When I first saw the Potala Palace I cried; firstly because I had long dreamed of making the high-altitude train journey to Lhasa and seeing the Potala, and secondly because it was obvious Lhasa is rapidly being turned into another Chinese city, replete with identical high-rise apartment blocks.
We were met at the station by our guide who greeted us with “Tashi Delek!” and the traditional silk katas, which he draped around our necks. Close by was a Chinese soldier armed with a large rifle. Once in the car we were told that we would see many police and soldiers on the streets of Lhasa but that we must not photograph them. Sure enough on the corner where we stopped and were led to our hotel, several police with full riot gear ready to go stood surrounded by Tibetans going about their business. In front of the stony-faced police, smiling Tibetan faces said, “Welcome to Lhasa!”
We followed our guide through the narrow winding streets of what is known as the Tibetan area, as though the whole city weren’t Tibetan. It is the original part of Lhasa and surrounds the most holy of Tibetan Buddhism’s monasteries, the Jokhang. Women in traditional Tibetan dress–a wrap-around pinafore over a blouse and with a colourful striped apron at the front– and some men wearing the traditional Chuba–like an over-sized dressing gown worn with an arm in only one sleeve–walked in a never-ending stream fingering their prayer beads and murmuring prayers. At each corner a camera watched them.
A welcome lunch was provided in the dining room after we stowed our bags and had time to catch our breath. My head was swimming after the jump from 2200m in Xining to 3800m. We were advised to rest that day and not to shower to give ourselves time to adjust. I didn’t need any encouragement to rest although I did try to shower and found the hot water refusing to arrive so gave up.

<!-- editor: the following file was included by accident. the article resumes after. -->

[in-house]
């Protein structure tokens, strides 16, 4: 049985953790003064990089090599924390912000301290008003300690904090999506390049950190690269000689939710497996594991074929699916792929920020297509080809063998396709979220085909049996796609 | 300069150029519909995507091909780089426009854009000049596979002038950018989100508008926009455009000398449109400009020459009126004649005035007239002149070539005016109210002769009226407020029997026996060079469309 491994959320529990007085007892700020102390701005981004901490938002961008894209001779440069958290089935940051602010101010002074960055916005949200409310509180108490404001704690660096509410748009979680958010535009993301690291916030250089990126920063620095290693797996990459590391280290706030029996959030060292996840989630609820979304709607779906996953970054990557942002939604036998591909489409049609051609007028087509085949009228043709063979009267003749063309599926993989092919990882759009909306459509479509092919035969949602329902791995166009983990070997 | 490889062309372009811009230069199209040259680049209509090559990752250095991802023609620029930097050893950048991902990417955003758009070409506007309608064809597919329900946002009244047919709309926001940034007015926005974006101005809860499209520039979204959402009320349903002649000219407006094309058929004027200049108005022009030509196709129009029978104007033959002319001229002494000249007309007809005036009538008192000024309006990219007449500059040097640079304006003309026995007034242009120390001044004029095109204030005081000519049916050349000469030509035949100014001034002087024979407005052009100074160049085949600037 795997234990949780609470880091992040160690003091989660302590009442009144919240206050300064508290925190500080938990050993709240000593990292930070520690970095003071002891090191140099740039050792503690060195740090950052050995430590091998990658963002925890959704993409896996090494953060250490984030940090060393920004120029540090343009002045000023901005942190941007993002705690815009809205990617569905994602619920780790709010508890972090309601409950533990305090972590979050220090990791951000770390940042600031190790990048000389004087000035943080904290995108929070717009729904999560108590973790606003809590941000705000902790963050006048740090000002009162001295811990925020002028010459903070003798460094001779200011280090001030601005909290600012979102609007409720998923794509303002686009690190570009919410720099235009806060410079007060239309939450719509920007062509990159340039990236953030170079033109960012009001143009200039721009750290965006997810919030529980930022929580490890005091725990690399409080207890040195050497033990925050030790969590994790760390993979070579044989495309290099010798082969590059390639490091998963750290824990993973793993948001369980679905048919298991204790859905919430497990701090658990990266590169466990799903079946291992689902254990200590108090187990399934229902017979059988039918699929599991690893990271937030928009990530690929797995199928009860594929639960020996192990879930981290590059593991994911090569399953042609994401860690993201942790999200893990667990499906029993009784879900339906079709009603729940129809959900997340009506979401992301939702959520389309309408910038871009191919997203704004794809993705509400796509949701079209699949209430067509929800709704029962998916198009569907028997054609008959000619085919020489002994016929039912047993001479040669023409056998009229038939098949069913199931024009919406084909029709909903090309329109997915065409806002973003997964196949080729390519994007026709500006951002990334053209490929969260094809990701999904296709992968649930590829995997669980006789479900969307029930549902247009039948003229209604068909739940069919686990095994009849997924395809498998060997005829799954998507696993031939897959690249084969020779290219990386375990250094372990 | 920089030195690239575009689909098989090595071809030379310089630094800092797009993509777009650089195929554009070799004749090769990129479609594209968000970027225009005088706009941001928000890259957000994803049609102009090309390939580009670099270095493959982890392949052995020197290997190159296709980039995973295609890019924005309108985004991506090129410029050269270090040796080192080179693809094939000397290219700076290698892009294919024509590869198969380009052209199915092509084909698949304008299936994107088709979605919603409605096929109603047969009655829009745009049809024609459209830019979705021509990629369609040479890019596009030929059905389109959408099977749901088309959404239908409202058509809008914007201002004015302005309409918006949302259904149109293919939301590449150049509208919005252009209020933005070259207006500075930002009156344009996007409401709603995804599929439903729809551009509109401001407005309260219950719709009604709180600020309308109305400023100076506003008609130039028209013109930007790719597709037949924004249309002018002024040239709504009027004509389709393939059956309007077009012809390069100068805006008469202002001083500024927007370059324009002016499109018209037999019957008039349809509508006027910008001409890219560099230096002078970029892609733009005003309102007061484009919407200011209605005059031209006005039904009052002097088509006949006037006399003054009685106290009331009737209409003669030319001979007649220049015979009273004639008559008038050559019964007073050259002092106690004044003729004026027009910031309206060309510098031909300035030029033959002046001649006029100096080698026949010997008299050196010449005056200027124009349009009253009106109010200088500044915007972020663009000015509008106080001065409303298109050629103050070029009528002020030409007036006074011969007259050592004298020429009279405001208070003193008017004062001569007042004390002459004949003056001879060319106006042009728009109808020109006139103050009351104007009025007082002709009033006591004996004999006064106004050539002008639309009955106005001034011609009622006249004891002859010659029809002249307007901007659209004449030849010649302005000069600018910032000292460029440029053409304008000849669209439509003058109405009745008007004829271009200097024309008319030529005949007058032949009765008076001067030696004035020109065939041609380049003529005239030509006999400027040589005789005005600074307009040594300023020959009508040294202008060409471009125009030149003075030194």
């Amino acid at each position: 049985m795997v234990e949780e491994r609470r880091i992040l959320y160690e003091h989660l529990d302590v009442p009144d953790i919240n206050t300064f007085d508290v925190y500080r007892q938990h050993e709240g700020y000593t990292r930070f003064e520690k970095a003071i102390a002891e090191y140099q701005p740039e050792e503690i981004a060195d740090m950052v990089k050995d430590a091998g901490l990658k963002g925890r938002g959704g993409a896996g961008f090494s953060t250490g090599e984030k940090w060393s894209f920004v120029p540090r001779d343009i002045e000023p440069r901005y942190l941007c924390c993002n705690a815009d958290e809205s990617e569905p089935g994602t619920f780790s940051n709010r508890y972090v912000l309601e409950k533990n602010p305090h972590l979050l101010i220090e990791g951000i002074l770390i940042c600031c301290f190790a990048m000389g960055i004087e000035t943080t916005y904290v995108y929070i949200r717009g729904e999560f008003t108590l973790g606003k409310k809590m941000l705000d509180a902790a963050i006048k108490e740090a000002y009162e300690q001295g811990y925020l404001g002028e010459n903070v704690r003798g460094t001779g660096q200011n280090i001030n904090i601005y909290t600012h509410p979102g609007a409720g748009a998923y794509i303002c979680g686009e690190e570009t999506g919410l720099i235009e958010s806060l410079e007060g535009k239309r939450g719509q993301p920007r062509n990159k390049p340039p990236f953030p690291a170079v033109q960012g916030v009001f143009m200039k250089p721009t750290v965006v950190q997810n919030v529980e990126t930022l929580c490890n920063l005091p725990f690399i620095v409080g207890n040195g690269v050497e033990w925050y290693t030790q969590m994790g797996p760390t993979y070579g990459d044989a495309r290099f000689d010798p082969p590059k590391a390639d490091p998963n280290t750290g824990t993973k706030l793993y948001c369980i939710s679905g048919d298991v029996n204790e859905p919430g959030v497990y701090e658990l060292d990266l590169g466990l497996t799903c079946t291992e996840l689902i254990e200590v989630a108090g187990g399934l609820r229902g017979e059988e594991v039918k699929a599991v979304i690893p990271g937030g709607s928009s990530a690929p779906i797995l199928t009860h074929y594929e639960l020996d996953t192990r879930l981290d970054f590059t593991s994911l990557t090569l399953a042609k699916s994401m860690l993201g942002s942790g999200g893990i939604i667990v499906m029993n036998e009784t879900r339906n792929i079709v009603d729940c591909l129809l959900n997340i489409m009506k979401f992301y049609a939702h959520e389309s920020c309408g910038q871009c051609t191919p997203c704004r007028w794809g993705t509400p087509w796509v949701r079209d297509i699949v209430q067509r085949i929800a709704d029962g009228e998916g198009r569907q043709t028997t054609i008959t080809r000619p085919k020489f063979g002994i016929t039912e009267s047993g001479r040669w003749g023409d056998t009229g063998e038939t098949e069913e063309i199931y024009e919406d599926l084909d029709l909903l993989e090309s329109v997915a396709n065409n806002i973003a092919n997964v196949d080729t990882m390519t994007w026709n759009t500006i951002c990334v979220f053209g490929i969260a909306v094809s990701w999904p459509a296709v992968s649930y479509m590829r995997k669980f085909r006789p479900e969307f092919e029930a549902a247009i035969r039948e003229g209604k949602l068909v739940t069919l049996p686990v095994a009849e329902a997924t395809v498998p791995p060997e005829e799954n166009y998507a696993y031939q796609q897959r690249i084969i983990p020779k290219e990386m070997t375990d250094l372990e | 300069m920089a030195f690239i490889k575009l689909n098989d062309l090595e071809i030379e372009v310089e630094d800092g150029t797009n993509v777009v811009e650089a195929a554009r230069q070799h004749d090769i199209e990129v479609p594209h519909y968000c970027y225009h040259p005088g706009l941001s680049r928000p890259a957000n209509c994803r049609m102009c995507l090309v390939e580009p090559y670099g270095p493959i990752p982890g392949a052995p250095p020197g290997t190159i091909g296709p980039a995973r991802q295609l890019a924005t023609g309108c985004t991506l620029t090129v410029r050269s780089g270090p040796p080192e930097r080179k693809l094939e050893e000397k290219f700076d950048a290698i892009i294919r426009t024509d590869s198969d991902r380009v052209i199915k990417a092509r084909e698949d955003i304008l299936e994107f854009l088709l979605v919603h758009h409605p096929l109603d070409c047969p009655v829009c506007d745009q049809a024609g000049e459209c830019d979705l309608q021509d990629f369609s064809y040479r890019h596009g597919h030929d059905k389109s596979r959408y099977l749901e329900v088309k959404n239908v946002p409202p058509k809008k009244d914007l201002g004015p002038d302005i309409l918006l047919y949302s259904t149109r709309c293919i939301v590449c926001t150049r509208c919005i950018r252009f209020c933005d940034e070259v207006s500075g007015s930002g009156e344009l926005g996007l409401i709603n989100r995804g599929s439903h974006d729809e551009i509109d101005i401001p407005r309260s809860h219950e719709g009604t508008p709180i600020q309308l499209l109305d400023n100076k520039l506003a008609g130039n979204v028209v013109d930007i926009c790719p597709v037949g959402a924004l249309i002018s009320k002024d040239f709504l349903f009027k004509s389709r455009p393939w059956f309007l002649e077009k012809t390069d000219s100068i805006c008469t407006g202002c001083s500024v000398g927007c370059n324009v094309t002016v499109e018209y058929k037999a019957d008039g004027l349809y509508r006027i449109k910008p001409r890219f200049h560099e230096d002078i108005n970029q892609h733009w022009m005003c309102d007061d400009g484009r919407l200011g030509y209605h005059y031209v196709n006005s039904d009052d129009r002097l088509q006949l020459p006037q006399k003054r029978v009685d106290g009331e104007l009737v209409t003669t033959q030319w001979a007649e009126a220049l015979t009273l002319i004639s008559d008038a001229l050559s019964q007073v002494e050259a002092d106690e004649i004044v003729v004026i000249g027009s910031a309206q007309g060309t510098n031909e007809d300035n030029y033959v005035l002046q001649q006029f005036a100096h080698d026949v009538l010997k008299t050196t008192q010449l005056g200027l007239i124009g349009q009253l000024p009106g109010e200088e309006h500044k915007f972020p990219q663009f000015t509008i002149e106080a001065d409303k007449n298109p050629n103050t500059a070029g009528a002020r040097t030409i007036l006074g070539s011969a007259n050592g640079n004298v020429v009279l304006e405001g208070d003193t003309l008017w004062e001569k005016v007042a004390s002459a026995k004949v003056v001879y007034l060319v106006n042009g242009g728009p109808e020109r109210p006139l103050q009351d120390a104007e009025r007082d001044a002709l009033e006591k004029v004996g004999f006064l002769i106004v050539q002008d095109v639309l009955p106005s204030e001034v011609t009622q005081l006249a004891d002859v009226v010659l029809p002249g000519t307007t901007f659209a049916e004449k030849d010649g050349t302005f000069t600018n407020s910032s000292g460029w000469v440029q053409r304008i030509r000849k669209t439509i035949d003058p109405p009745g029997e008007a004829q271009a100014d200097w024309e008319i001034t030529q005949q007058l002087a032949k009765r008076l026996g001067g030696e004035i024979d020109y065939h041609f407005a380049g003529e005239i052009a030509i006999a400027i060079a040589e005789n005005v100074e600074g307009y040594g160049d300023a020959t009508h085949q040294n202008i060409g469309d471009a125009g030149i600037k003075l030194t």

As we sat at lunch two well-dressed Chinese women came in. My first thought was that they were office workers on their lunch break; they didn’t look like tourists. But it occurred to me that it was strange that such women would come for lunch in a boutique hotel dining room, tucked away in the Tibetan area. I looked at the man behind the bar and saw him looking at them. His face was serious. There was a young couple also having lunch. They looked like backpackers. The barman didn’t stare at them. So my next unsettling thought was, were these plain-clothes police?
And so began nine days of guarded conversation and careful photography. The oppression of constant surveillance cowed my usually adventurous husband. On every other trip we’ve done he strides out early in the morning, often before I’m awake, to explore the area and get his bearings. He made one furtive foray that afternoon and afterwards was too afraid. He became sick and twitched nervously every time I took my phone out to take a picture in the street.
I, on the other hand, was not the slightest bit afraid. I was instead angry and sad that people as gentle as the Tibetans obviously were, had to live this way and that I too had to be intimidated into pretending that China isn’t systematically undermining Tibetan culture. It continues to make me angry because for fear of endangering our guide, I still can’t speak freely.
What I can say was that the Dalai Lama is conspicuous by his total absence in conversation and by being the only high lama whose picture is never seen. Photos of the previous, 13th Dalai Lama, are displayed in the monasteries, as are the Karmapa Lama and controversial, Chinese appointed 11th Panchen Lama, but the only reference to the present Dalai Lama was when we saw what were once his living quarters in the Potala.
I saw the ruins of old houses next to where new buildings were going up. People picked through the rubble. We drove past the new “education precinct” where boarding schools are being built for Tibetan children from other areas of Tibet. Here they will be educated away from their families, taught only in Mandarin from as young as grade three. An enormous portrait of Xi Jinping greets the students at the entrances.